Thursday, April 02, 2009

Why I call the judges evil

A reader asks why I call the judges "evil". She suggests that I call them biased or unfair.

The people in our society who have the greatest authority are also the ones with the greatest responsibility. And they deserve the greatest blame for wrongdoing.

I don't blame the cops who seized my kids. They were just following orders. I blame the ones who gave the orders. The judges.

In my case, Nathan D. Mihara, Patricia Bamattre-Manoukian, and Wendy Clark Duffy did not just rule against me. They were dishonest, they did not follow the law, and they acted deliberately to inflict cruelty to my kids.

Let me give a couple of examples. In my appeal, I argued that Cmr. Irwin H. Joseph took my kids away on the grounds of abuse, but that no actual abuse had even been alleged. The appeal court disagreed, and said that there was evidence of abuse on the record. But it was unable to find a single example!

Think about that. If you were writing a 22-page opinion justifying an abuse decision, and you really believed that there was abuse, don't you think that you would mention just what the abuse is? The appeal court did not, and could not, name any example of abuse. There was no abuse, and the court was being dishonest.

For another example of dishonesty, Judge Mihara said that the applicable legal standard was that my ex-wife must have proved some change of circumstances between the 2005 and 2008 trials. I argued that no such change was proved or even alleged. If I were wrong, then it would be real easy to show that I was wrong. It would just take a sentence to say just what the circumstance was, and how it differed in 2008 from 2005. But Mihara could find no such circumstance that had changed. He just baldly stated that there was a change of circumstances and that the legal requirements were satisfied.

For yet another example, Cmr. Joseph gave his decision in oral form on Jan. 11, 2008. He gave a little speech summarizing his fact-finding. 36% of his speech was devoted to citing a 2004 report from a shrink named Bret Johnson.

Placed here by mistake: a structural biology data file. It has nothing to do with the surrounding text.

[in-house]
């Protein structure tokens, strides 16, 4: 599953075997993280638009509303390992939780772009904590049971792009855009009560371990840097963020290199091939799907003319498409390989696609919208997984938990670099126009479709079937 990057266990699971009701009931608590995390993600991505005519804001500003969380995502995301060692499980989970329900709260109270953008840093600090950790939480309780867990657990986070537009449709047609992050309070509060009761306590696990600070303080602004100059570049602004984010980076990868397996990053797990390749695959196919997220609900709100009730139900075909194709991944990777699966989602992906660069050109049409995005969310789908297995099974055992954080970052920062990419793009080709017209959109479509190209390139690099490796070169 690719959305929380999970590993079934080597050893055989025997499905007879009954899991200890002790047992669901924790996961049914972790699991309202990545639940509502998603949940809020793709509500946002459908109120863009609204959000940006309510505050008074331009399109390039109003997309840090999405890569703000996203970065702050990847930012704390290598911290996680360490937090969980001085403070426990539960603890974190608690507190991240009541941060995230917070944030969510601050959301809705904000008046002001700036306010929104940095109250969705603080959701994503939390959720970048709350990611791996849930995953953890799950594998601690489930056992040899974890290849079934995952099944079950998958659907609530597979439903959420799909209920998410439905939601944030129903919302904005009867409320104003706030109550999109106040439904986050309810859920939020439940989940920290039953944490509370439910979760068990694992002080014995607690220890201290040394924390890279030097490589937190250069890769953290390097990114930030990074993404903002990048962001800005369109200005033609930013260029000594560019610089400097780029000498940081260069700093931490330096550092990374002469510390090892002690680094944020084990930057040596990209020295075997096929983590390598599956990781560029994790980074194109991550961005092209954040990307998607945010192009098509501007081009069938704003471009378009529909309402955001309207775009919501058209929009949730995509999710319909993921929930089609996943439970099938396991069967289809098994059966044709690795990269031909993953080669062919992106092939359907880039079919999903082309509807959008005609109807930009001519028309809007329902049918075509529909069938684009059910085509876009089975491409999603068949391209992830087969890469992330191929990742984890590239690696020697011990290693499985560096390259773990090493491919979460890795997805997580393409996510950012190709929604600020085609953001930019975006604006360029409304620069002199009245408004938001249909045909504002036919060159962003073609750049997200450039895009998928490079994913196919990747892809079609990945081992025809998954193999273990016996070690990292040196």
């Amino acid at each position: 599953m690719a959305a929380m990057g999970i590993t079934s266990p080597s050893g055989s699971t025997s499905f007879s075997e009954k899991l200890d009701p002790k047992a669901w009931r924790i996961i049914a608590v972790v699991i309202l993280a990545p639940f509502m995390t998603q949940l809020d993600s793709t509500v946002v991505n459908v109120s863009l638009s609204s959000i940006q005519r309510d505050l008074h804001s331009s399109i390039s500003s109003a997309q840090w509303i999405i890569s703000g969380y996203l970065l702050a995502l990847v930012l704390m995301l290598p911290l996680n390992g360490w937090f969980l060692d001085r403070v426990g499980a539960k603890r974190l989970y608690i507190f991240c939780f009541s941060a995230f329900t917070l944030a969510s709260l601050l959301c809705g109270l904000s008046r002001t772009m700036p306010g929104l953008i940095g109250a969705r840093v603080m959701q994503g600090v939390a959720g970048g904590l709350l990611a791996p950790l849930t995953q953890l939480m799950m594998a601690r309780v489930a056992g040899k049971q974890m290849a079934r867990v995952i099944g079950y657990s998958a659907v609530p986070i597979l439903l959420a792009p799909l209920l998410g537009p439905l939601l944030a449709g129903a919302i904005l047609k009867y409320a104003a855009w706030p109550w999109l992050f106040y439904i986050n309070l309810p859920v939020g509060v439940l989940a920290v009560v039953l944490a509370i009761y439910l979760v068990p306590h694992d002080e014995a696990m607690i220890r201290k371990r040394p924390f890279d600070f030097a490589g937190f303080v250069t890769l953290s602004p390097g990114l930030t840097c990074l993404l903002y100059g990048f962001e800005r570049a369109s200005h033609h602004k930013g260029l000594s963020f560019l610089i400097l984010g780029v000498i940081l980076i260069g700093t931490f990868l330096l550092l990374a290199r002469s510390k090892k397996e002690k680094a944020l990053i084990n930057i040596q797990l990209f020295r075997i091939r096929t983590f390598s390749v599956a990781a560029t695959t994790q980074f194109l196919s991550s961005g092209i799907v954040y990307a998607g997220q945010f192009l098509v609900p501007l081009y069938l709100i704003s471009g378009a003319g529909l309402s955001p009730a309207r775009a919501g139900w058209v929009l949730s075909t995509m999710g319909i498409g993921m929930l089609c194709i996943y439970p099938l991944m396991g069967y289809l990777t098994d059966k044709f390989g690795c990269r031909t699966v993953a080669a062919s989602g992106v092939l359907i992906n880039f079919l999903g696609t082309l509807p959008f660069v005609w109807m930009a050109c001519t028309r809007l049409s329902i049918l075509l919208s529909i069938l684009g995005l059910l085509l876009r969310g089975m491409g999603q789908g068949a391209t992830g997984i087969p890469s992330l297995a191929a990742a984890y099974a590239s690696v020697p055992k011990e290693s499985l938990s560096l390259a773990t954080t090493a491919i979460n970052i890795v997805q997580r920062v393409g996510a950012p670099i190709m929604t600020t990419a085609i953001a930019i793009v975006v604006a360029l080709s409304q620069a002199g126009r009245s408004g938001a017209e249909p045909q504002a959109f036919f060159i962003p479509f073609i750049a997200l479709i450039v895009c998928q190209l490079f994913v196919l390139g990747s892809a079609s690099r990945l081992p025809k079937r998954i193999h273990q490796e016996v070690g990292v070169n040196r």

Citing the 2004 report was improper for a number of reasons. The report had not been introduced into evidence. Johnson did not testify at the 2008 trial. Cmr. Joseph had excluded more recent evidence because he said that it was not timely enough. And worst of all, the 2004 report had already been litigated in the 2005 trial.

So what did Judge Mihara say? He said that Cmr. Joseph was not relying on the 2004 report. I had misinterpreted Cmr. Joseph's remarks and had taken them out of context. Judge Mihara said that Cmr. Joseph was merely noting that allegations against me had been longstanding in the case.

Yes, of course my ex-wife had some longstanding complaints. She had already been making them for a year when we had a trial in 2005. At the trial, it was proved that her complaints had no merit and the court ordered a 50-50 final custody determination.

So now Judge Mihara says that there has been a change of circumstances because Cmr. Joseph noted that the allegations were similar to some that were made in 2004 and disproved in 2005. It doesn't make any sense.

It seems obvious to me that Judge Mihara and his colleagues wanted to uphold Cmr. Joseph's decision even tho they could not find any facts or law to support him. By doing so, they are forcing two wonderful kids to grow up without a father who has been extremely good to them. I regard that as evil.


mow said...

When judges choose not to follow law or facts the result is the equivalent of vigilante justice. They may as well say "its legal for mom to take a gun and threaten you to keep the kids from you". We are in a nouveau version of the wild wild west.